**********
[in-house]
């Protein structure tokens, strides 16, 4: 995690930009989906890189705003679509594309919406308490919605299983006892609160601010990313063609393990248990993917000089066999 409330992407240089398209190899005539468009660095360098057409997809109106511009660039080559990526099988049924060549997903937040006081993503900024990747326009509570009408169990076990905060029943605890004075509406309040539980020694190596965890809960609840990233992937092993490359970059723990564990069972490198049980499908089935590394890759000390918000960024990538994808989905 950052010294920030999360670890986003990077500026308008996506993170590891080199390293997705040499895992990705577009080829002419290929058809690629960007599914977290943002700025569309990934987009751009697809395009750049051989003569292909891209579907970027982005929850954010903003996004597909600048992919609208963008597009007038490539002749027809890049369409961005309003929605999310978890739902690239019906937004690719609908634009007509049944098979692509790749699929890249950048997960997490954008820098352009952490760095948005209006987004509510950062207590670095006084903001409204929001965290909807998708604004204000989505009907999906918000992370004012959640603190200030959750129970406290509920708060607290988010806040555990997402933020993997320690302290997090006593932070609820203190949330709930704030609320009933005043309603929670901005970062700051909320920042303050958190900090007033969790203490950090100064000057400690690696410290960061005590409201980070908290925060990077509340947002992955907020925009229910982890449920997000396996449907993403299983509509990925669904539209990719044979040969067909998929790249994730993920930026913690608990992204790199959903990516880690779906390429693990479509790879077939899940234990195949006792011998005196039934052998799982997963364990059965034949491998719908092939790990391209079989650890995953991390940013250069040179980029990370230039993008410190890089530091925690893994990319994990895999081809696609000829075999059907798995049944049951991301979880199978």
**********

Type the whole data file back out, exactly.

[in-house]
């Protein structure tokens, strides 16, 4: 995690930009989906890189705003679509594309919406308490919605299983006892609160601010990313063609393990248990993917000089066999 409330992407240089398209190899005539468009660095360098057409997809109106511009660039080559990526099988049924060549997903937040006081993503900024990747326009509570009408169990076990905060029943605890004075509406309040539980020694190596965890809960609840990233992937092993490359970059723990564990069972490198049980499908089935590394890759000390918000960024990538994808989905 950052010294920030999360670890986003990077500026308008996506993170590891080199390293997705040499895992990705577009080829002419290929058809690629960007599914977290943002700025569309990934987009751009697809395009750049051989003569292909891209579907970027982005929850954010903003996004597909600048992919609208963008597009007038490539002749027809890049369409961005309003929605999310978890739902690239019906937004690719609908634009007509049944098979692509790749699929890249950048997960997490954008820098352009952490760095948005209006987004509510950062207590670095006084903001409204929001965290909807998708604004204000989505009907999906918000992370004012959640603190200030959750129970406290509920708060607290988010806040555990997402933020993997320690302290997090006593932070609820203190949330709930704030609320009933005043309603929670901005970062700051909320920042303050958190900090007033969790203490950090100064000057400690690696410290960061005590409201980070908290925060990077509340947002992955907020925009229910982890449920997000396996449907993403299983509509990925669904539209990719044979040969067909998929790249994730993920930026913690608990992204790199959903990516880690779906390429693990479509790879077939899940234990195949006792011998005196039934052998799982997963364990059965034949491998719908092939790990391209079989650890995953991390940013250069040179980029990370230039993008410190890089530091925690893994990319994990895999081809696609000829075999059907798995049944049951991301979880199978």